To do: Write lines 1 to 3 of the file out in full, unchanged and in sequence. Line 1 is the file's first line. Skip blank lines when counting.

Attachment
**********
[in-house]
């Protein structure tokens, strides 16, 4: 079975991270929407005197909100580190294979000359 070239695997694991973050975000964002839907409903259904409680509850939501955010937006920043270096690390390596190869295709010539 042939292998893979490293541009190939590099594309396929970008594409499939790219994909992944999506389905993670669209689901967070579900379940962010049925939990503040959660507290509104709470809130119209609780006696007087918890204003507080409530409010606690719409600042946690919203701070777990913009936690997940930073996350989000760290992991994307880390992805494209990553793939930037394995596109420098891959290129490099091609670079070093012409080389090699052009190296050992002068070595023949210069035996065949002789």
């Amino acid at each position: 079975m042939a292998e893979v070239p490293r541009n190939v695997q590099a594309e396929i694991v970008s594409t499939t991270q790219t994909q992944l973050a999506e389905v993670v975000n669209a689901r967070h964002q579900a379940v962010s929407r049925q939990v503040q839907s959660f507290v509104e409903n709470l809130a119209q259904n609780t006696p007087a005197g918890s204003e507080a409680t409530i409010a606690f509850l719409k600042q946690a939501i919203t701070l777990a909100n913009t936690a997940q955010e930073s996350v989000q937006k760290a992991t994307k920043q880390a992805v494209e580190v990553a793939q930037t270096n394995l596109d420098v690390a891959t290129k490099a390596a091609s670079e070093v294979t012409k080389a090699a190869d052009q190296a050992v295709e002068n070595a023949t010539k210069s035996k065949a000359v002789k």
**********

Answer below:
[in-house]
């Protein structure tokens, strides 16, 4: 079975991270929407005197909100580190294979000359 070239695997694991973050975000964002839907409903259904409680509850939501955010937006920043270096690390390596190869295709010539 042939292998893979490293541009190939590099594309396929970008594409499939790219994909992944999506389905993670669209689901967070579900379940962010049925939990503040959660507290509104709470809130119209609780006696007087918890204003507080409530409010606690719409600042946690919203701070777990913009936690997940930073996350989000760290992991994307880390992805494209990553793939930037394995596109420098891959290129490099091609670079070093012409080389090699052009190296050992002068070595023949210069035996065949002789």
């Amino acid at each position: 079975m042939a292998e893979v070239p490293r541009n190939v695997q590099a594309e396929i694991v970008s594409t499939t991270q790219t994909q992944l973050a999506e389905v993670v975000n669209a689901r967070h964002q579900a379940v962010s929407r049925q939990v503040q839907s959660f507290v509104e409903n709470l809130a119209q259904n609780t006696p007087a005197g918890s204003e507080a409680t409530i409010a606690f509850l719409k600042q946690a939501i919203t701070l777990a909100n913009t936690a997940q955010e930073s996350v989000q937006k760290a992991t994307k920043q880390a992805v494209e580190v990553a793939q930037t270096n394995l596109d420098v690390a891959t290129k490099a390596a091609s670079e070093v294979t012409k080389a090699a190869d052009q190296a050992v295709e002068n070595a023949t010539k210069s035996k065949a000359v002789k």